EMERGING TESTS

Testing Recommendations Expand as Zika Season Approaches

As warm weather sets in across the southern portion of the United States, public health officials are planning for the 2017 Zika season. This mosquito year experts have a better knowledge about the infection and its natural history, revised testing and laboratory guidance, and more available diagnostics. DTET conducted a comprehensive review of 2016 testing volumes, current clinical testing recommendations, remaining assay development challenges, and expectations for the upcoming season.

Zika Testing Volumes
There are no commercially available diagnostic tests cleared by U.S. Food and Drug Administration (FDA) for the detecting Zika virus. However, the FDA is working with Zika virus diagnostic developers to accelerate assay development programs. Over the past year there has been a significant increase in the number of Zika diagnostic products the FDA currently allows use of under emergency use authorization (EUA). Given the serious consequences of Zika, particularly during pregnancy, the FDA encourages laboratory developed test developers to submit a request for an EUA.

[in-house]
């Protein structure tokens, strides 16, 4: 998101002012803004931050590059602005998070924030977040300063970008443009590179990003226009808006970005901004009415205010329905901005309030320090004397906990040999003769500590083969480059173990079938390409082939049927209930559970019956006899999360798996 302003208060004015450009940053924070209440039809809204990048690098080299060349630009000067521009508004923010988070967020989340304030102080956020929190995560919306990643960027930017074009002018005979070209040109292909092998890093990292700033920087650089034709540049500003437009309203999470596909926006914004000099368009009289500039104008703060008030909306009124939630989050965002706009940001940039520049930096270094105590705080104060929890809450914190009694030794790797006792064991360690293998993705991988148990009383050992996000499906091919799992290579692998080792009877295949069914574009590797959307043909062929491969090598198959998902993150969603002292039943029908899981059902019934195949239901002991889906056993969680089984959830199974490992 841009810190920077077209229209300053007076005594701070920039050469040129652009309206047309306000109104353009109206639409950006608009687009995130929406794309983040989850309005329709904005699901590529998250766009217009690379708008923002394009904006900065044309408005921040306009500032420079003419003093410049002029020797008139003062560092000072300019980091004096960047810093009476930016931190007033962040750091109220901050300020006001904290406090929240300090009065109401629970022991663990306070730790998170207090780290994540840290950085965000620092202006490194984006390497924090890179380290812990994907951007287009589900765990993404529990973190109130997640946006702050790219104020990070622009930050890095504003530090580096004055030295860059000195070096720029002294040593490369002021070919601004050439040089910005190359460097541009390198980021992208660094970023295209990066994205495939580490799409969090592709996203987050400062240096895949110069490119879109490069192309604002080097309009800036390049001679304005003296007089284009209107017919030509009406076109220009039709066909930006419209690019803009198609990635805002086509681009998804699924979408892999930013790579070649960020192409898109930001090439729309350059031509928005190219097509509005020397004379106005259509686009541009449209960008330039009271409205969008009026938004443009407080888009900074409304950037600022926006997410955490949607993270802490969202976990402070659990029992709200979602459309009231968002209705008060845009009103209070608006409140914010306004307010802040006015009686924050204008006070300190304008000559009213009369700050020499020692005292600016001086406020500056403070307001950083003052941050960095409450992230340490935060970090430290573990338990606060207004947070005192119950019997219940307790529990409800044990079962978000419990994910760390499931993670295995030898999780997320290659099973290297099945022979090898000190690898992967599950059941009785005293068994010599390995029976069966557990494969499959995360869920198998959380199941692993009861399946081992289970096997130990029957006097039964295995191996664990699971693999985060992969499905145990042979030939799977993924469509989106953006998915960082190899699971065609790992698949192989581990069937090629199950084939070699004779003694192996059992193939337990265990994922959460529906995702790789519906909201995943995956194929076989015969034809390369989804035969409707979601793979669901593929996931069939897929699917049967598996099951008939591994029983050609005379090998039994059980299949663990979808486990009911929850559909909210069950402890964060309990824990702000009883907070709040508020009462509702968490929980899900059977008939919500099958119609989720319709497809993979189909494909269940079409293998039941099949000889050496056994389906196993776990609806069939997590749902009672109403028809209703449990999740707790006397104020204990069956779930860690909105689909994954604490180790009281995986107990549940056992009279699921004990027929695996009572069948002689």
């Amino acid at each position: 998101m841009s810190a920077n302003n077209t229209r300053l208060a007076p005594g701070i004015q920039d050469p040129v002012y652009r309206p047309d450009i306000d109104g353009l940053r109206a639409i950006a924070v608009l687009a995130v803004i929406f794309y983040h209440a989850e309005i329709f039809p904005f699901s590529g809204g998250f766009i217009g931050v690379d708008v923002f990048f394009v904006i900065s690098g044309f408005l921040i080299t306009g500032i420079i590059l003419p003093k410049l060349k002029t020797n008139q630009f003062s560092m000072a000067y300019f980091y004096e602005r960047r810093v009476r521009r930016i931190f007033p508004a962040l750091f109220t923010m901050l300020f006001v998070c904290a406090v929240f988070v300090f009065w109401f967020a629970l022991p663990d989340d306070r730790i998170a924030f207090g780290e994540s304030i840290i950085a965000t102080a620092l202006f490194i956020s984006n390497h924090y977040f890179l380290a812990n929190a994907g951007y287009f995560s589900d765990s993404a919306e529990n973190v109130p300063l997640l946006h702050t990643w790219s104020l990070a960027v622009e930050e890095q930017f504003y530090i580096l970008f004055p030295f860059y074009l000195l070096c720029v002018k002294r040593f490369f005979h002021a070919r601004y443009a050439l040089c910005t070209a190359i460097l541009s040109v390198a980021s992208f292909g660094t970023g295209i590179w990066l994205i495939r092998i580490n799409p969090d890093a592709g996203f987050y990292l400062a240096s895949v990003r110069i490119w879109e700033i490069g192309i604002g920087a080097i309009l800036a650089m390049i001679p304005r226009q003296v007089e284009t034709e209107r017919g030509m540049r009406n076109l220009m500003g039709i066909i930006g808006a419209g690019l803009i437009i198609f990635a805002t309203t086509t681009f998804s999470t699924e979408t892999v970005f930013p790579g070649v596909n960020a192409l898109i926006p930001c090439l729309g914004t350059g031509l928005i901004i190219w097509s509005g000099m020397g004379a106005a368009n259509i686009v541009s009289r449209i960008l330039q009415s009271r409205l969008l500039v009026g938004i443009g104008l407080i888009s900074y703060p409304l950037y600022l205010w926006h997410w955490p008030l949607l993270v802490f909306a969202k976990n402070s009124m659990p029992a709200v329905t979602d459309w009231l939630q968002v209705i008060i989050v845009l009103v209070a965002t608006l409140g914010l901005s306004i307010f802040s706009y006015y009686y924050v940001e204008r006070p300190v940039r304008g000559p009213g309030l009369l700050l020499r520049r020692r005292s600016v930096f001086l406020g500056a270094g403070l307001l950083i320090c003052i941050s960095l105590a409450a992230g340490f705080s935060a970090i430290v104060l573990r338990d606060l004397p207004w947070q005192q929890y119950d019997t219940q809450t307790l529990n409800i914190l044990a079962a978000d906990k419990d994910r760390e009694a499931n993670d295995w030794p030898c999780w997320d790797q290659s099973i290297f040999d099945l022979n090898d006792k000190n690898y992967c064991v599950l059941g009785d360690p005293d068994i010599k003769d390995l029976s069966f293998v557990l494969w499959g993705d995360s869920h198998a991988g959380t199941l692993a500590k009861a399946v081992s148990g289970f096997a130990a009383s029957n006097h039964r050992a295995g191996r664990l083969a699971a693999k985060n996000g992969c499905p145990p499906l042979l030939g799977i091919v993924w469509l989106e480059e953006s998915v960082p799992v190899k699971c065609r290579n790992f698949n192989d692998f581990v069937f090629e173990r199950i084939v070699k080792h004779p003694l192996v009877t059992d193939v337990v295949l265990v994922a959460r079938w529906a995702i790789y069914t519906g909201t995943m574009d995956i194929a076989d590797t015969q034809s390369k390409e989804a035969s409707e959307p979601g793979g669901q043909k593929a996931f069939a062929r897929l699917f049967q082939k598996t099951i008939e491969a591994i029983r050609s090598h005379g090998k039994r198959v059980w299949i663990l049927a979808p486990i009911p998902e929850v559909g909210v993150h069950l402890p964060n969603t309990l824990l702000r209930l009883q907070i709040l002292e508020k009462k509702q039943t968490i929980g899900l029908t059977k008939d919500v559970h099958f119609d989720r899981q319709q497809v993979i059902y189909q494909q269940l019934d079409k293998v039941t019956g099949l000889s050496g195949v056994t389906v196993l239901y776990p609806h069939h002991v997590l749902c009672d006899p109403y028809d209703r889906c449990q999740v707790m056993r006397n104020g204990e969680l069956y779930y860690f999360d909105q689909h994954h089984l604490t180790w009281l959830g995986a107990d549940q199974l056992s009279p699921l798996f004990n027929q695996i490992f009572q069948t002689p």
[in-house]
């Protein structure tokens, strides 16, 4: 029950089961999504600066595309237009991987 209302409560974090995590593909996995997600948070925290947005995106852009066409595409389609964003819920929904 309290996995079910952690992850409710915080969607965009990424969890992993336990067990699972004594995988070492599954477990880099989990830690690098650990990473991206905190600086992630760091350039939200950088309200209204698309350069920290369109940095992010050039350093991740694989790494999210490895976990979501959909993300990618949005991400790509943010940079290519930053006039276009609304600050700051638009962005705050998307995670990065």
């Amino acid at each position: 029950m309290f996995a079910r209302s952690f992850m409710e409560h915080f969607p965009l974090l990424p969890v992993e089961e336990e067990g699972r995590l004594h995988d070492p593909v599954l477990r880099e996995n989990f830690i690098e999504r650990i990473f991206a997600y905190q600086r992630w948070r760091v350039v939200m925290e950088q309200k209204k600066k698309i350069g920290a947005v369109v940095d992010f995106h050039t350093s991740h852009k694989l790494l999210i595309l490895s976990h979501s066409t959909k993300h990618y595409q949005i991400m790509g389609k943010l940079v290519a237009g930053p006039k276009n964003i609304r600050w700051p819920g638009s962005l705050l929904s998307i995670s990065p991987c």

The first Zika diagnostics approved were developed by the U.S. Centers for Disease Control and Prevention (CDC)—the Immunoglobulin M (IgM) Antibody Capture Enzyme-Linked Immunosorbent Assay (MAC-ELISA; approved Feb. 26, 2016) and Trioplex real-time Reverse Transcription Polymerase Chain Reaction Assay (rtRT-PCR; approved March 17, 2016). While other tests from the private sector have received EUA, these initial two tests are still manufactured and distributed.

The CDC reported, as of January 2017 that it had received more than 165,000 samples for Zika testing across multiple laboratories, with the majority of samples tested using the MAC-ELISA assay.

Laboratory #Specimens Received # Specimens Tested by rtRT-PCR # Tested by Zika IgM MAC-ELISA
CDC-Atlanta 5,023 3,464 2,827
CDC-Fort Collins 18,262 3,926 15,571
CDC-San Juan 81,667 45,136 48,015
Laboratory Response Network 60,788 25,439 35,349

(As of 1/2017; Source: CDC Zika IMS Sustaining the Zika Response in 2017